Psychology Today, November-December 2003
A White-Knuckle Christmas
This holiday season, sugarplums won't be the only things dancing in our
heads. PT considers the 12 Neuroses of Christmas.
By Bruce Kluger
bent themselves into a pop-psych
pretzel trying to identify and cure a
battery of seasonal ailments—from the
midsummer doldrums to spring fever to
back-to-school blahs. What surprises
me is that, with all this credentialed
attention paid to the emotional
distresses that seem to come and go
with the equinoxes, nowhere has there
been a serious exploration of
Oh, sure, you've read the homespun tips for coping with the upcoming seasonal
stress (e.g., relentless familial interaction, gift-giving anxiety, Bowl Game viewing
selection). But where is a down-and-dirty checklist of those real turkey-to-mistletoe
neuroses—you know, the ones that linger in the pit of your stomach like a lump of
coal in the toe of a stocking?
Having celebrated 47 Christmases in my lifetime—18 of them as the youngest son
in a Jewish family, 19 as a carefree agnostic and the past ten holed up in the guest
room of my Episcopalian in-laws' house in Cleveland—I know a thing or two about
how the yuletide brings out the fruitcake in all of us.
Deck the halls, America. Carefully.
Orderline Personality Disorder (OPD): The inability to stop calling 1-800
numbers in pursuit of last-minute holiday sales. Hopelessly devoted to low-budget,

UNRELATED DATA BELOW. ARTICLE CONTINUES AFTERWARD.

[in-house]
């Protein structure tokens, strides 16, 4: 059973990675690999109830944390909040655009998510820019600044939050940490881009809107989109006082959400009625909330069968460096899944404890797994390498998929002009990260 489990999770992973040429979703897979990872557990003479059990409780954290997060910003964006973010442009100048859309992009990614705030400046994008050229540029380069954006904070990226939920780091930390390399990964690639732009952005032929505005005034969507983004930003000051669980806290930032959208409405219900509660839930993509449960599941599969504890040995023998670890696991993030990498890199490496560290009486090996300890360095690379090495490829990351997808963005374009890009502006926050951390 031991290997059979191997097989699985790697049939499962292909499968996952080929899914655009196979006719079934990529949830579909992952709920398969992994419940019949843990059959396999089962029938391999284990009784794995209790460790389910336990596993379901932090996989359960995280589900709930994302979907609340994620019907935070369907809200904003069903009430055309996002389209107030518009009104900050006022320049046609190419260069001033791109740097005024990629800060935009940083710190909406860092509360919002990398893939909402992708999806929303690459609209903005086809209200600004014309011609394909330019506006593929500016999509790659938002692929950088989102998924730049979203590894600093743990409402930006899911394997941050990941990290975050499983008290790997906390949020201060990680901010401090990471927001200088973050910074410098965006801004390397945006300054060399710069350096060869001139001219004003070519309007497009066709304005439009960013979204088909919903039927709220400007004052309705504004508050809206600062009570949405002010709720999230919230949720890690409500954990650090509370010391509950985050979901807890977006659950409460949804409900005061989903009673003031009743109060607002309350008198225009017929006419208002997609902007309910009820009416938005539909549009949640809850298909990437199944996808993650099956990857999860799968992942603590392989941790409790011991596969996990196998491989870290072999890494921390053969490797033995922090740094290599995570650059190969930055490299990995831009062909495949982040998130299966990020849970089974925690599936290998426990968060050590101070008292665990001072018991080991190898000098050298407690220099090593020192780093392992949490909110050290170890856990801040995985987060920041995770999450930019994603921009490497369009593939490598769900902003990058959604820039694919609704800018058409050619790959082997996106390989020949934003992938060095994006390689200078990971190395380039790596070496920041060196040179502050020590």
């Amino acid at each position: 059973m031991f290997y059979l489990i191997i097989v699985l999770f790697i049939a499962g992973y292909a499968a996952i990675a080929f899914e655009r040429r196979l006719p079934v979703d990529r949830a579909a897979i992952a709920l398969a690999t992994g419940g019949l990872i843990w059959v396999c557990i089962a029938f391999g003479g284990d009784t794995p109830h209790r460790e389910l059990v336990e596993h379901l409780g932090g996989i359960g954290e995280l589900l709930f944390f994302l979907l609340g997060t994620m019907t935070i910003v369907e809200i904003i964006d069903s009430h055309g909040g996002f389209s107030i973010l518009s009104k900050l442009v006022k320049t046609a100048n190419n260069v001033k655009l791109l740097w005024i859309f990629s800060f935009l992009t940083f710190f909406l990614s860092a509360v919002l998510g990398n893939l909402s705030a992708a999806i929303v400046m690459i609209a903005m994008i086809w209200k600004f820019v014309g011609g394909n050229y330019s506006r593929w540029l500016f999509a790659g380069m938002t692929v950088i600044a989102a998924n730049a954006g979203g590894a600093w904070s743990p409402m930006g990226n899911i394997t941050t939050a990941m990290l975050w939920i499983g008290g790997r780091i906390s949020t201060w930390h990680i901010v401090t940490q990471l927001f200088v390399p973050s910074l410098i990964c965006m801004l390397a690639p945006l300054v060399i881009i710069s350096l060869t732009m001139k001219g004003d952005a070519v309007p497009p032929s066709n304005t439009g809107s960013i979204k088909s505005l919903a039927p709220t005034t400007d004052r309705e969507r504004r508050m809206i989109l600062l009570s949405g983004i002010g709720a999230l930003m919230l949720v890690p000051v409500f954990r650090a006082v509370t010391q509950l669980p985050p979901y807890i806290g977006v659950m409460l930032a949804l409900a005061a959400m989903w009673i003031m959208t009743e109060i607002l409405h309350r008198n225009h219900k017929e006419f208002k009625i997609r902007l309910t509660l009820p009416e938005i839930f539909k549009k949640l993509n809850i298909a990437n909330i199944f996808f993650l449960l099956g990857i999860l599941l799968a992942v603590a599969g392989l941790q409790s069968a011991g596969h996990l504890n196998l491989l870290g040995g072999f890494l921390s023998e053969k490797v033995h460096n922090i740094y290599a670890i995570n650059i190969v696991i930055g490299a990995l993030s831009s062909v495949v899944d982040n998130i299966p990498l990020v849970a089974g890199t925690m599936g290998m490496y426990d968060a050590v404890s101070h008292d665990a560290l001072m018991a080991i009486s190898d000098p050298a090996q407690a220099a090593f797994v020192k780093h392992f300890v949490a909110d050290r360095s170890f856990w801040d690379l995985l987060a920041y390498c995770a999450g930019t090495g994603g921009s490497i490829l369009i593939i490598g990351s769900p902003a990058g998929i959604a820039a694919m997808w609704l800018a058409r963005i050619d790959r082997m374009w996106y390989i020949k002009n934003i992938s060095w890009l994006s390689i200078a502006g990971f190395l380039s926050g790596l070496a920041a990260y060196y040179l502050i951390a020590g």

late-night infomercials—and secure in the knowledge that operators are, indeed,
standing by—OPD sufferers commonly exhibit three telltale symptoms of their buy-
by-phone disorder: an unusually flat ear; the inability to recite numbers without also
mentioning a cardholder name and expiration date; and a sudden addiction to three
a.m. reruns of Three's Company on Nick at Nite. (Technophobes who still own
rotary phones also run the risk of developing Carpal Tunnel Syndrome.)
Ho-Ho-Phobia (HHP): A profound fear of rotund, bearded men in red suits and
black boots. HHP outbreaks usually surface in late November, when sufferers begin
to report frequent sightings of their most feared apparition on street corners, in
shop windows and on TV commercials for local car dealerships. Often referring to
these men as Santa Claus, St. Nick or "chortling fatboy," the afflicted appear most
unsettled by what they call "department store Santas," whom they insist "are
constantly surrounded by cranky little men in green outfits who keep glancing at
their watches." (See following related disorders.)
North-Polar Disorder (NPD): The chronic fear that someone is on the roof.
Blitzen Fits (BF): Uncontrollable tantrums resulting from the belief that reindeer
have befouled one's driveway.
Calendar Countdown Condition (CCC): An unyielding obsession with how many
shopping days are left until Christmas. Constantly reaching for Palm Pilots and
notepads, CCC sufferers feel a pressing need to absorb and retain a daunting
litany of time zones, store hours and driving mileage in support of their shop-or-
drop obsession. "It's amazing," notes Harvard University's Arnold Belfry, who has
studied CCC. "Some of these people can't even balance their checkbooks. But can
they number-crunch the time it takes to get to the Radio Shack on Route 40? Down
to the millisecond." CCC is most commonly found among former math majors,
chronic coupon-clippers and old ladies who still use tiny change purses.